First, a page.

Will You? Won’t You?

Recent research by Irish Life indicates that almost 2 out of 3 adults living in Ireland still haven’t got round to making a will. This is despite the fact that if you die “intestate” (without making a will) then the 1965 Succession Act will dictate how your estate is to be divided. This may well be in complete contrast to your wishes. Now, wouldn’t that be a right bummer!
Having a will shouldn’t only be the preserve of those with large estates as some may believe. If you’re an adult with means or dependents, in a relationship or married with children, then having an up to date will is vitally important. If you don’t have a will in place and leave children behind, then the courts will decide their guardianship, who cares for and educates them, with no regard for your express wishes.
A will is also a vital cog in the wheel when it comes to planning your finances and estate distribution; if looking to preserve assets in an efficient manner or reduce the potential inheritance tax liability when passing on those assets to your next of kin. I’ve covered this Estate Planning in more detail in another one of my blogs but for this article, the following is the current situation of what happens if you die without leaving a Will:

Married with no children:The entire estate goes to your spouse.

Married with children:Your spouse is entitled to 2/3rds with 1/3 divided equally amongst your children.

Single with no children:The entire estate goes to your parent/s.

Single with children:100% goes to your children and if one of your children has predeceased you, their share will pass to their children (if any) equally.

Single with no children and both parents dead:100% divided between your brothers & sisters.

No family members: The State will endeavor to determine your next of kin and your estate will pass to them.(1965 Succession Act)

If the distribution order outlined above isn’t in sync with your plans, then you should seriously consider getting a will in place, and surprisingly, it really is a simple enough exercise. A solicitor can arrange it for you, and in most cases, this should be quite inexpensive.

If, for one reason or another you’d prefer not to engage a solicitor, you don’t have to. You can draw up a Will yourself and provided you adhere to the following conditions, it will be as legally binding as if a solicitor drew it up for you:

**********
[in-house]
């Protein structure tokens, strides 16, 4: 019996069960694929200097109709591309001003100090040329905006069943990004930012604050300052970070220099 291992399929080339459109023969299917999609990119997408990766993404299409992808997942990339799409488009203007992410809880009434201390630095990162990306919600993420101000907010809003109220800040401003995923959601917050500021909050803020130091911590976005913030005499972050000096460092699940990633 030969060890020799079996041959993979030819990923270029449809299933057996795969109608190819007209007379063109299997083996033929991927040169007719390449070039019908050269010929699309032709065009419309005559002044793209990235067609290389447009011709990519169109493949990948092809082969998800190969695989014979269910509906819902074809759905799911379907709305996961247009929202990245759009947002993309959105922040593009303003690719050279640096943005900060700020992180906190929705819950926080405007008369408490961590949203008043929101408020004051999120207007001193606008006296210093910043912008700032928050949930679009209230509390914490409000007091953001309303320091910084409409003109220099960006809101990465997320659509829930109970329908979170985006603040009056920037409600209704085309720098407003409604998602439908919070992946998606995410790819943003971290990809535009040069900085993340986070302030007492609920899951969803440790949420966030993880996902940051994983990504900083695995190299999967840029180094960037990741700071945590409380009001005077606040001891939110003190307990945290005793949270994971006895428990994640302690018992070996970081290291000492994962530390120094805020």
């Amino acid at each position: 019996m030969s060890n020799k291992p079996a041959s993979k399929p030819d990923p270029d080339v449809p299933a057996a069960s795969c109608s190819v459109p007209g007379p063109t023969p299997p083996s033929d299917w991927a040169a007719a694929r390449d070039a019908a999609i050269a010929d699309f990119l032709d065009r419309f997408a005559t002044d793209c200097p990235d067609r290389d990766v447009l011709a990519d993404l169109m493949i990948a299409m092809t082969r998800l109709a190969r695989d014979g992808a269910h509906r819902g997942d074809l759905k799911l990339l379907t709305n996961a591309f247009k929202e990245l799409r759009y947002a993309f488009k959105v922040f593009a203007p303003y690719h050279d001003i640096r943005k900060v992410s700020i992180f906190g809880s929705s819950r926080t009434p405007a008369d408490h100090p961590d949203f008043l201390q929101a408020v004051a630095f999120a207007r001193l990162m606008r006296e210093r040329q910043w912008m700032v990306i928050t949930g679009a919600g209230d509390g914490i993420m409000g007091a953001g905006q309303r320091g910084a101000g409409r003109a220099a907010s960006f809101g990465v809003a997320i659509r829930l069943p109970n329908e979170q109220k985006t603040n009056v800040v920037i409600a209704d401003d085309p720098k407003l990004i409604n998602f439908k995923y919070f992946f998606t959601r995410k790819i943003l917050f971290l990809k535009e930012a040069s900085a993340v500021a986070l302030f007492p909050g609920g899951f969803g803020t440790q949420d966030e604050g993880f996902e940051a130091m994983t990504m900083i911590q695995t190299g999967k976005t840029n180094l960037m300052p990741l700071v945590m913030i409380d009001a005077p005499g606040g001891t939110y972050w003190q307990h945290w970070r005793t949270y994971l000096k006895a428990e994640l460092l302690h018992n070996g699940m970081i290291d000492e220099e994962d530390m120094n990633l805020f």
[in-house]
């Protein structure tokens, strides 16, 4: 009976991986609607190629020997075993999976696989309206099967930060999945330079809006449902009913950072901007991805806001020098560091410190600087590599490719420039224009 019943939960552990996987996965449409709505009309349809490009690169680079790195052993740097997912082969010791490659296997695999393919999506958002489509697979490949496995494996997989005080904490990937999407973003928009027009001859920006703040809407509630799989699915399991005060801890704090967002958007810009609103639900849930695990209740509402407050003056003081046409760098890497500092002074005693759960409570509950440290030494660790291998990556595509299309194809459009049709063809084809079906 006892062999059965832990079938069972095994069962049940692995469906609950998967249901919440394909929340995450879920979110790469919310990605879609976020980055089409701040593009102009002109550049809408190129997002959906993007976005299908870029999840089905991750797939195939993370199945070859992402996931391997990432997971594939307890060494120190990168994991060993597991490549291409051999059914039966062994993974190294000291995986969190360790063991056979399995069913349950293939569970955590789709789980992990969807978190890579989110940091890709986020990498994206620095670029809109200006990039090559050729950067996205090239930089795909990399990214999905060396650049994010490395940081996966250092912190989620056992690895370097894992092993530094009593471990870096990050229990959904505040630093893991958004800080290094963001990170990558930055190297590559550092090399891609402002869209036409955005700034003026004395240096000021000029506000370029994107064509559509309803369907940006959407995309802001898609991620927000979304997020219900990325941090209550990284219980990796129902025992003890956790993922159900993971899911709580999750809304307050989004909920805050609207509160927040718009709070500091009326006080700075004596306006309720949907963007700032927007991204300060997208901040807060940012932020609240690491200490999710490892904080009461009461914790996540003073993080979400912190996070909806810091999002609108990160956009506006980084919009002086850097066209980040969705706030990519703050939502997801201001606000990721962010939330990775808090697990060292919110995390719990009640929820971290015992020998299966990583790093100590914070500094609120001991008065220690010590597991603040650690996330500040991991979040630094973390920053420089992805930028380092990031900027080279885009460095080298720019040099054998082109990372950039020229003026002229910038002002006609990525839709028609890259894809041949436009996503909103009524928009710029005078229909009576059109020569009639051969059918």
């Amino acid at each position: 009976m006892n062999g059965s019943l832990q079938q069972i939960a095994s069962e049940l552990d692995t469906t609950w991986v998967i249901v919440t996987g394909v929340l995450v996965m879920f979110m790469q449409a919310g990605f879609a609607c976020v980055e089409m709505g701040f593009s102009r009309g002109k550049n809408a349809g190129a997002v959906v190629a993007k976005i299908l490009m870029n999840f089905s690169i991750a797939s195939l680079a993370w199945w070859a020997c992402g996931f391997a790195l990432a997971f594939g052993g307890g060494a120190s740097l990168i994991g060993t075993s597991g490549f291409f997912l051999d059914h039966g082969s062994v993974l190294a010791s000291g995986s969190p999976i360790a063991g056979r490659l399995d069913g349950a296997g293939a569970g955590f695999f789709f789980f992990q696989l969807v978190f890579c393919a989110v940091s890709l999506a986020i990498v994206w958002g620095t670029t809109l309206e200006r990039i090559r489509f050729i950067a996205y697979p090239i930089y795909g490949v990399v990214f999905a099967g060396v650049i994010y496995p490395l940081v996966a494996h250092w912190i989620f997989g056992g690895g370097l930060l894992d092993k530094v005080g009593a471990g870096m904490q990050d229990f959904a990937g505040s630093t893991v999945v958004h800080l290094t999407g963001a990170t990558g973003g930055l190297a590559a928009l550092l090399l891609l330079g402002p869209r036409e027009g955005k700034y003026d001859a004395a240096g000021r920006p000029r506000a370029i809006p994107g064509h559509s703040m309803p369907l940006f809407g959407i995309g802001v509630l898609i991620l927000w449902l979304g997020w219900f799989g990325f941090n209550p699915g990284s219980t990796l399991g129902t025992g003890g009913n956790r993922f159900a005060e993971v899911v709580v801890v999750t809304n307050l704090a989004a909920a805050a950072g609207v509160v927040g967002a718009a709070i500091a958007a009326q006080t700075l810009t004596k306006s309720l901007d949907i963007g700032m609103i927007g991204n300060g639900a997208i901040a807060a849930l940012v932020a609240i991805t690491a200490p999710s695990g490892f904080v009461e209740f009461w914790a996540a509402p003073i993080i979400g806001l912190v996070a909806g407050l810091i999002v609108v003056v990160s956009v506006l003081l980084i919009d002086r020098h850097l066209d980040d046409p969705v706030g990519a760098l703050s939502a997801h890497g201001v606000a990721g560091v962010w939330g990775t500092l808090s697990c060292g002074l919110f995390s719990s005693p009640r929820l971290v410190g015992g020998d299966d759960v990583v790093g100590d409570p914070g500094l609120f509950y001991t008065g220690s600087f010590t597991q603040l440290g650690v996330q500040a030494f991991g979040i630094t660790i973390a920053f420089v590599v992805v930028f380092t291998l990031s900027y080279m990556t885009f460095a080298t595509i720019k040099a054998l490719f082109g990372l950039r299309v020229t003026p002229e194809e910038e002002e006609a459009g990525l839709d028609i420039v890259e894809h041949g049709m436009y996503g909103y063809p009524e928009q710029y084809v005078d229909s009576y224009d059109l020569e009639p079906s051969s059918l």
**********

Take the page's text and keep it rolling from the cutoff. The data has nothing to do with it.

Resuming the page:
• The Will must be in writing
• You must be over the age of 18 and of sound mind
• You must sign the Will in the presence of two independent witnesses, neither of whom can benefit from the Will nor any spouse or civil partner of theirs.
• The two witnesses must also sign the Will but do not need to know its contents if you don’t want them to
• The signatures or mark must be at the end of the Will

While you can of course decide who benefits from what’s within your Will, the above mentioned 1965 Succession Act also provides certain minimum protection for a spouse and surviving children. So, you should at least be aware of the following in this case;
• If you leave a spouse and no children, your spouse is legally entitled to 50% of the estate
• If you leave a spouse and children, your spouse is entitled to 1/3 of you estate.
• A recent law reform commission proposes the amendment of the law in relation to parents having a moral duty to include children in their will, subject to a few exceptions. In line with new thinking around financial planning, these changes are being recommended to reflect the fact people are living longer, and will need to use their resources to fund their own health care and living expense requirements in later life.

The right of the surviving spouse to his or her legal share ranks after the rights of any creditors of the deceased but before all other beneficiaries.

A Certified Financial Planner is an excellent point of contact for any of your financial planning needs or guidance in structuring the distribution of your assets. Engaging the services of a Certified Financial Planner should certainly help keep you on the right path, and particularly when making financial decisions or looking at planning your overall Financial Future.
Look out for my next blog where I will share a few thoughts on a number of the key advantages around a very interesting topic of buying property through your pension. Paul is the Managing Director of Lifestyle Financial Planners Ltd, has been in business since 1985 and offers specialist, tax efficient wealth management, retirement and estate planning solutions to our customers. Paul is a Certified Financial Planner and holds a Masters Degree from UCD in Financial Services and Risk Management.
Tel: 096-75951 Mob: 086-8053755, web: www.lifestylefinancialplanners.ie
Please share this blogpost if you think it has been informative or contact us directly if you have any personal Financial Planning queries. Email paul@lifestylefinancialplanners.ie if you would like us to discuss or explain a specific topic in a future blogpost.

Waiver: The information contained in this article is for general information only and cannot be relied upon as the basis for any form of agreement or advice. Paul recommends engaging professional tax, legal or financial planning advisory services relevant to your own specific and particular circumstances.

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